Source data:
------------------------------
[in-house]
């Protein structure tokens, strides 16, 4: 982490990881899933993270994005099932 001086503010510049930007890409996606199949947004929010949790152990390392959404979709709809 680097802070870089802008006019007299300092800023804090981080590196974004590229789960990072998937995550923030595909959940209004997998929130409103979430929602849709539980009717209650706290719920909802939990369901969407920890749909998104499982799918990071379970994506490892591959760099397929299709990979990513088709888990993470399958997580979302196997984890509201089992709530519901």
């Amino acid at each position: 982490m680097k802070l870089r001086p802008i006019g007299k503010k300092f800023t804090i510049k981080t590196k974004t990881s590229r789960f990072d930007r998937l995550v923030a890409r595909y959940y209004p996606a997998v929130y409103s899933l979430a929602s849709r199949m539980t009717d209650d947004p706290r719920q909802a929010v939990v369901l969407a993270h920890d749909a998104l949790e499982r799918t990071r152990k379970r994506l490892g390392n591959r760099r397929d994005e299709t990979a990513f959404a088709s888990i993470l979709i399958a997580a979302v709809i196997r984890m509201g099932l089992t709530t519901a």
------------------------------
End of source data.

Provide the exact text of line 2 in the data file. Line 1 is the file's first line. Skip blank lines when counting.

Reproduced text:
């Protein structure tokens, strides 16, 4: 982490990881899933993270994005099932 001086503010510049930007890409996606199949947004929010949790152990390392959404979709709809 680097802070870089802008006019007299300092800023804090981080590196974004590229789960990072998937995550923030595909959940209004997998929130409103979430929602849709539980009717209650706290719920909802939990369901969407920890749909998104499982799918990071379970994506490892591959760099397929299709990979990513088709888990993470399958997580979302196997984890509201089992709530519901």